• While most monarchs migrating through the front range are likely heading to Mexico, we are very near the mixing point and are well positioned to support both the eastern and western populations
  • While Colorado does not see the large numbers of monarchs that migrate through other states to the east and the west, unusual weather patterns may push monarchs into the area, and we can help conservation efforts by providing butterfly habitats and recording monarchs seen in the area for Monarch Watch or Journey North

 

Questions to Consider:

  • Is it possible that there are monarch overwintering sites on the Pacific Coast that we do not know about? It is only 43 years ago that the scientific community in the United States and Canada even learned the location of the Monarch overwintering sites in Michoacán, and there is much we still do not know about the monarch migration.
  • Is it possible the overwintering sites are moving? We know climate change is affecting the distribution of the Asclecpias sp. needed for monarch breeding, and we know monarchs shift their overwintering sites, particularly in California, but the concern for western monarchs began with the low numbers observed breeding, so shifting in overwintering sites could not account for the extremely low numbers counted in California.
  • Could the western migratory monarchs be migrating to Mexico? Some monarchs migrate to Mexico from west of the Rocky Mountains, but it is not a large scale migration. We will know more about the numbers migrating to Mexico from the western United States once more tagged monarchs are recovered this winter, but it is unlikely to be a huge number.
  • How much do we know about the monarch migration? We know more about plexippus than we do about many butterflies, but much of the mechanics of the monarch migration is still a mystery. There are unconfirmed migration routes and unverified overwintering sites. There is much more to learn about Monarch Butterflies.

What you can do to help the monarchs

  • Make your garden a butterfly habitat! Plant native milkweed and nectar plants in your garden, and don’t treat your garden or lawn with pesticides. If the monarchs and other butterflies have good garden habitats for feeding and reproduction, they will have higher chances of survival.
  • Join Monarch Watch at Butterfly Pavilion and help us to tag monarchs in the fall! We need accurate data on monarch movement, and there is not a large amount of data coming from Colorado. We can help by tagging monarchs in our area that will hopefully be recovered later in the season.
  • Become a citizen scientist! We rely on data and observations from people around the country to understand monarchs and the things affecting their survival. This list includes many opportunities to get involved with monarch conservation as a citizen scientist, and Butterfly Pavilion can help as well! You can become a volunteer for the Colorado Butterfly Monitoring Network or contact us for more opportunities!
  • Read information from trusted sources when learning about monarchs and other invertebrates. Monarch butterflies are very popular animals, and some of the information generated about them is not based on good science. Monarch Watch and Monarch Joint Venture are good resources for any monarch questions.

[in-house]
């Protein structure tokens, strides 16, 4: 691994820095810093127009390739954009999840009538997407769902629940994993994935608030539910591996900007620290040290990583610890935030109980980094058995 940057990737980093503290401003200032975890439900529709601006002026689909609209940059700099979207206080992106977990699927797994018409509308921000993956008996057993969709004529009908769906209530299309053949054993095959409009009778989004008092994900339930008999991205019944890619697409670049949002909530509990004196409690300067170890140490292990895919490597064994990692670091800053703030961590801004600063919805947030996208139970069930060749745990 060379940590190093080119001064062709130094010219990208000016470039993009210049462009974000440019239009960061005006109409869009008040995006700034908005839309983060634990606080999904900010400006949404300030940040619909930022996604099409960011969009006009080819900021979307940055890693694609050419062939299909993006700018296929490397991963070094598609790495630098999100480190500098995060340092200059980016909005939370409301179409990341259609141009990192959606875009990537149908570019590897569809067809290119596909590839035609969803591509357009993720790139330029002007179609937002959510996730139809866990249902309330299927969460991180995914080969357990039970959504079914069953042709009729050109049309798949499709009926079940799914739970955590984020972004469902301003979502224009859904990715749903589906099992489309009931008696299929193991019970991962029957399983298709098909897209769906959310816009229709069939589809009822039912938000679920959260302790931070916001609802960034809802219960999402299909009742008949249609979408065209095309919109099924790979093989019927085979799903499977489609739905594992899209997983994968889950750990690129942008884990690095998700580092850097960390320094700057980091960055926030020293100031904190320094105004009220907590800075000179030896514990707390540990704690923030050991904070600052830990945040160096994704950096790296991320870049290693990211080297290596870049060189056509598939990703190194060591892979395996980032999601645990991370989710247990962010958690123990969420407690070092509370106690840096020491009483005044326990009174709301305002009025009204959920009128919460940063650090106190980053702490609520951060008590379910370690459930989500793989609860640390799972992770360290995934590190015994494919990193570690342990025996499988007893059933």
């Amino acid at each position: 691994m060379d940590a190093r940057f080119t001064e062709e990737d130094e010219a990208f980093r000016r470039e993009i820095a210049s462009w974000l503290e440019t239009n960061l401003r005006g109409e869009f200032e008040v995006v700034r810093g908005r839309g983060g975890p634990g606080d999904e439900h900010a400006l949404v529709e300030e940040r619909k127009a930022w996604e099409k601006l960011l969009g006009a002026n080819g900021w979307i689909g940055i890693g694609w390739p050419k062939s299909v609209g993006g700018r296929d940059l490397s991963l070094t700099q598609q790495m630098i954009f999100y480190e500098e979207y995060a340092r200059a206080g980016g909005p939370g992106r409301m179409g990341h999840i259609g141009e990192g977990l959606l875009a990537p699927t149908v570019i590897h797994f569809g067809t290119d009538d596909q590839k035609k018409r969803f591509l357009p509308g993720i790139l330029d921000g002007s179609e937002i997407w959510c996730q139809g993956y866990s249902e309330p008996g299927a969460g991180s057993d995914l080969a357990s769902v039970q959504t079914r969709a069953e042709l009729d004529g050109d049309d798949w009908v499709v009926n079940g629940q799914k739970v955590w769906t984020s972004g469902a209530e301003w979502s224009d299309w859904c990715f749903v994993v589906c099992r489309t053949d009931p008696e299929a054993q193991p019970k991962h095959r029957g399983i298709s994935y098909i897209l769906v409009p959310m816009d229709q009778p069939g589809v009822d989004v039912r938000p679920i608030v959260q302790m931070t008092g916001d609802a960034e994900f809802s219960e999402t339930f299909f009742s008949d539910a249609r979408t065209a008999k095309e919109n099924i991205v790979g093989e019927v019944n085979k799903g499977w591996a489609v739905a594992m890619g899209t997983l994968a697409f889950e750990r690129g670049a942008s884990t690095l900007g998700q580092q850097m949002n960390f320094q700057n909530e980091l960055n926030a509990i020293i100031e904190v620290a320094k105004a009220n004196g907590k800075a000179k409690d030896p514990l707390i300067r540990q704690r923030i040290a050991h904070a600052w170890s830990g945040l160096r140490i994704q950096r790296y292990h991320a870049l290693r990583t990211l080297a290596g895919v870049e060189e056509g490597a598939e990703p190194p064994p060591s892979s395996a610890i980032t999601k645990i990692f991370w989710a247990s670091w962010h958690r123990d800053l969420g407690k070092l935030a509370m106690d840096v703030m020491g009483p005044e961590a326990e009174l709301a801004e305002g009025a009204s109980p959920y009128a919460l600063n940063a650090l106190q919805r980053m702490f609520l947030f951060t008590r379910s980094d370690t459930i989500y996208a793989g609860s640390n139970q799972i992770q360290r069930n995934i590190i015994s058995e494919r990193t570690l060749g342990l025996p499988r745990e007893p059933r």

Photo credit - 2018 precipitation departures from average. Areas in the purple shadings picked up at least 12 inches more than average in 2018. (NOAA/NWS) via weather.com

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World Spider Day Spins a Fascinating Web at Butterfly Pavilion on March 17, 2018
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March 2, 2018
By Mary Ann Colley

The Value of Citizen Science

Picture a scientist. What is the person wearing? What are they doing? Do you they look anything like you?
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February 1, 2018
By Mary Ann Colley

Entomophagy: Could Eating Insects Save the World?

Entomophagy is the technical term for eating insects...
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February 1, 2018
By Mary Ann Colley

The Urban Prairies Project: Habitat Conservation and Community Wellness

Sometimes, conservation and habitat restoration wind up building community.
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January 22, 2018
By Shae Porter

A Message from our President and CEO

Science and education can change the world.
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January 22, 2018
By Shae Porter

Two Colorado Companies Join Forces to Promote Pollinator Awareness Worldwide

Rice’s® Honey to partner with Butterfly Pavilion’s PACE Initiative to inform consumers about the importance of pollination.
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November 1, 2017
By Shae Porter

Butterfly Pavilion to participate in the Colorado Pollinator Summit at the Denver Botanic Gardens, Nov. 2, 2017

One of every three bites of food eaten worldwide depends on pollinators like bees, butterflies and beetles and without them, there would be no fruits, nuts, vegetables, oils or most flowers!
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September 26, 2017
By Shae Porter

Butterfly Pavilion’s New Facility in Broomfield, Colo. to be the Global Hub for Invertebrate Research, Conservation and Education

New, $30M, 60,000-square-foot, state-of-the-art invertebrate zoo and research center will be the jewel of the global invertebrate community – inspiring a new way of connecting to environmental conservation.